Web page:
So then the other day I got to watching the mast bend discussion on the Victoria forum and the lightbulb came on that I should run some prebend so that I can bring the stay tension up and not have the mast ram as extended as I have been doing. So one day I am going to take my rig apart and give it a try. It should work. . . . . .I think.
Barry Fox
CAN 46
Vancouver Island, BC, Canada

Morgan Dewees
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Post by Morgan Dewees » 15 Nov 2007, 01:55

What grade of Aluminum is/was your mast, i think mast stiffness is also a factor?
Some full size boats, particularly Lightnings, point higher and faster if the jib is sagging so i'm not certain that's all so bad as long as it is not oscillating
The ripples, where exactly were they on the luff, i have some in the bottom 20% or so that i cannot get rid of with downhaul?
Morgan Dewees

Ralph Knowles
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Post by Ralph Knowles » 15 Nov 2007, 03:18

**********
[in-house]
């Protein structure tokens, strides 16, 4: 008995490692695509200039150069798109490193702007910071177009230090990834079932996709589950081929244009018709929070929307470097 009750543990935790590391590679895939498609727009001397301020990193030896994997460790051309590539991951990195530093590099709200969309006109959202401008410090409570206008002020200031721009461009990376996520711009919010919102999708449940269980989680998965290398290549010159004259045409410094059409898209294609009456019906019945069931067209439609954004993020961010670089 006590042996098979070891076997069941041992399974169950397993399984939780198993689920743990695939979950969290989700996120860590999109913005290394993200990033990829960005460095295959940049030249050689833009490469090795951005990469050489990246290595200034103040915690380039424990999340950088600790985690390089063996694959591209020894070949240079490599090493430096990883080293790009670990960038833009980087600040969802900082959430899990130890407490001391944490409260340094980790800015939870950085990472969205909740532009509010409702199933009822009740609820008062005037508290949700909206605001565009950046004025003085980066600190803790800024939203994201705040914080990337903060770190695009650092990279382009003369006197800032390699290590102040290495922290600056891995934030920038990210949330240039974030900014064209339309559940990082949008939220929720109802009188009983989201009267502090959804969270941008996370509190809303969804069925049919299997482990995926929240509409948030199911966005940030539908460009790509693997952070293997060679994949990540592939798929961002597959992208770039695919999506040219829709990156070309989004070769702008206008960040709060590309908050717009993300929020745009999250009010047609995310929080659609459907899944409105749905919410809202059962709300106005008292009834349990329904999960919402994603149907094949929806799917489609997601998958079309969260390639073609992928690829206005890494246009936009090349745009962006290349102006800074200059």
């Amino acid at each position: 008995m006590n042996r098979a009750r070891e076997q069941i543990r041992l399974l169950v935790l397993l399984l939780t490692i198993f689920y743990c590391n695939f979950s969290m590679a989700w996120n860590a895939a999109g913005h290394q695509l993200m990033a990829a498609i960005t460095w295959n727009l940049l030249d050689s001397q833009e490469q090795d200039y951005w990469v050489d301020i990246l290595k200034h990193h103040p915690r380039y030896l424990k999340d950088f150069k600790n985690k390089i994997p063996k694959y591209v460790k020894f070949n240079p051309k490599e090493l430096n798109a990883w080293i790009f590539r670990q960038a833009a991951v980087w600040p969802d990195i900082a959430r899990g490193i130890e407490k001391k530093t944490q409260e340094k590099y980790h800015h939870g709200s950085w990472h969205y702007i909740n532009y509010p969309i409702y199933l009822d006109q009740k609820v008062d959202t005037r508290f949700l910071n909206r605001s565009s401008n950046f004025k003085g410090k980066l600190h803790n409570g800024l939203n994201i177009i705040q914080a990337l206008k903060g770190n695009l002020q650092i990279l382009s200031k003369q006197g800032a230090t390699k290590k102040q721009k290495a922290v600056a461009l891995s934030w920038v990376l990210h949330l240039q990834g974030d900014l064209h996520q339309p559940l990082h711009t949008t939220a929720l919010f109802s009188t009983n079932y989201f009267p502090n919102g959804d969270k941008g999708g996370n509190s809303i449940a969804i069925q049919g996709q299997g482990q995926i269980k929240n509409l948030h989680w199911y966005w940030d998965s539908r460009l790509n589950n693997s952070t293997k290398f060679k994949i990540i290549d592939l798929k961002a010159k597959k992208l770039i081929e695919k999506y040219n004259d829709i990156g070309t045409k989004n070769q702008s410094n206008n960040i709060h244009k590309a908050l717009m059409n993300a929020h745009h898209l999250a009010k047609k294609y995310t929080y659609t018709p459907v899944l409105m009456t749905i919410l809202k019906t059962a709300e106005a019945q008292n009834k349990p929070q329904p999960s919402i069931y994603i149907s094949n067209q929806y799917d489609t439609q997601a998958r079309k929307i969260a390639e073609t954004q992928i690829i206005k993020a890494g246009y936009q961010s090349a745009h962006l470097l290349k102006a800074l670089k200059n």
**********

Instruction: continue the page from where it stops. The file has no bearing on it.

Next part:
Barry

If you have a keel stepped mast and free movement fore and aft at deck level, then with the rig set up for windward sailing, gently press the mast aft at the deck level. This should flatten out the wrinkles. Take note of how much you have moved the mast back, then screw your ram back to there. If you don't have a ram, then fit blocks or wedges into the deck slot to make up this movement. A deck stepped mast is not so easy to adjust, you would need an angled screw adjuster or lower adjustable stays.

Regards

Ralph.
Bring on the Breeze!

Ralph

Barry Fox CAN262
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Post by Barry Fox CAN262 » 15 Nov 2007, 05:47

Thanks Ralph that is my discovery. I am keel stepped so the mast ram is in place. I used to just run it back until it just touched the mast before loading the back stay. Now I am so much smarter that I can finally use some more of the tools!!!

Morgan - Now for more ignorance on my part. Seems I used to know teh answer to your tubing question but now I can't remember except that they came from GBMY.